Saturday, January 19, 2013

"My mind was filled with horror."


         



In the summer of 1895 Sallie Hogg’s bronchitis would not go away, and she finally consulted Dr. Adolph Herff, a specialist in San Antonio. There the unwelcome diagnosis came: Sallie had something far worse than bronchitis: she had tuberculosis. In those days, the disease was often a death sentence. Years later, Ima Hogg recalled that difficult time:  “It was a great blow to Father,” she said. “I was with Mother all the time when she was ill, and my mind was filled with horror.”
Ima and Sallie set out immediately for Pueblo, Colorado to visit Dr. William Davis and his family, accepting the invitation his mother, “Aunt Fannie” had issued earlier. There, everyone hoped, Dr. Davis and the dry Colorado air would surely cure what ailed Sallie.
         Soon after she reached Pueblo, Sallie wrote to her eldest son, trying to assuage his worries about her: “William has started me on a tonic that he says will soon bring me out of the woods. . . . I believe I am going to get fat and well up here.”
         But the weeks passed, and she did not get well. Tuberculosis was a mysterious, serious illness little understood until well into the 20th century. Sallie's long history of ailments, with a dramatic weight loss in the last year of her life, was probably tuberculosis, though oddly enough, no one in her family contracted the disease. There were no X-rays in Sallie's day to help with diagnosis.  A German physicist discovered electromagnetic radiation in 1895, and X-rays were in use by World War I. Effective treatment of tuberculosis with antibiotics did not occur until the 1940s.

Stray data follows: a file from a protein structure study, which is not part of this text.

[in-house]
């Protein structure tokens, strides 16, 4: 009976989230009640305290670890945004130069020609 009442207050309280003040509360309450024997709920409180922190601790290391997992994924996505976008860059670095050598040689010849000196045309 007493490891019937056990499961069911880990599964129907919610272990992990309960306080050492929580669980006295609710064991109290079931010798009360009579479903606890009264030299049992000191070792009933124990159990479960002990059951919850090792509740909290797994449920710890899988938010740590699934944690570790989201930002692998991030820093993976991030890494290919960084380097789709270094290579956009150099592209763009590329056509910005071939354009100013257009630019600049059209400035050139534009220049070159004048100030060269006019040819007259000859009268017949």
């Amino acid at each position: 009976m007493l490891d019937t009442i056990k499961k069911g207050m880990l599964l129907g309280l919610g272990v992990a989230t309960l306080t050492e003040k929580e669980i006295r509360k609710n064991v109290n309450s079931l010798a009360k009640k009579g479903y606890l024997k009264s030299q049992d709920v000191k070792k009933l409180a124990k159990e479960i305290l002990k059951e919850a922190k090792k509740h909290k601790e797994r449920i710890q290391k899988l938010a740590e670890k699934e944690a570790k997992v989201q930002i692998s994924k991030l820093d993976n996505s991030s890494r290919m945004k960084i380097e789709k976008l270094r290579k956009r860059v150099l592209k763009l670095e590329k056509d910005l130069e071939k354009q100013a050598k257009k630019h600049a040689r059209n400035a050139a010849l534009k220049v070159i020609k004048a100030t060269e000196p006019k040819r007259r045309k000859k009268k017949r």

Ima celebrated her 13th birthday on July 10, but at her mother’s bedside it was not a happy one.  In late August a telegram brought Jim Hogg and Will, Mike, and Tom to Pueblo. Sarah Ann Stinson Hogg died on September 20, 1895. She was 41 years old.
         There must have been farewells, last words, between Sallie and her husband and children, but they were not recorded.  Perhaps because her last days were such a sad time to recall, no one wrote much about them, then or afterward.        
A telegram carried the news of Sallie’s death to Austin, and a train took her body, accompanied by her husband, children, and “Aunt Fannie” back to that city for burial. Early Tuesday morning, September 24, the train was met by a “committee of citizens.” The funeral service for Sallie Stinson Hogg was held at the Governor’s Mansion at 10 a.m., and the state offices remained closed until two o’clock that afternoon. Sallie was buried in Austin’s Oakwood Cemetery

         Sallie’s death left Jim Hogg a widower at 44, with 4 children: Will was 20, Ima, 13, Mike, 10, and Tom, 8.

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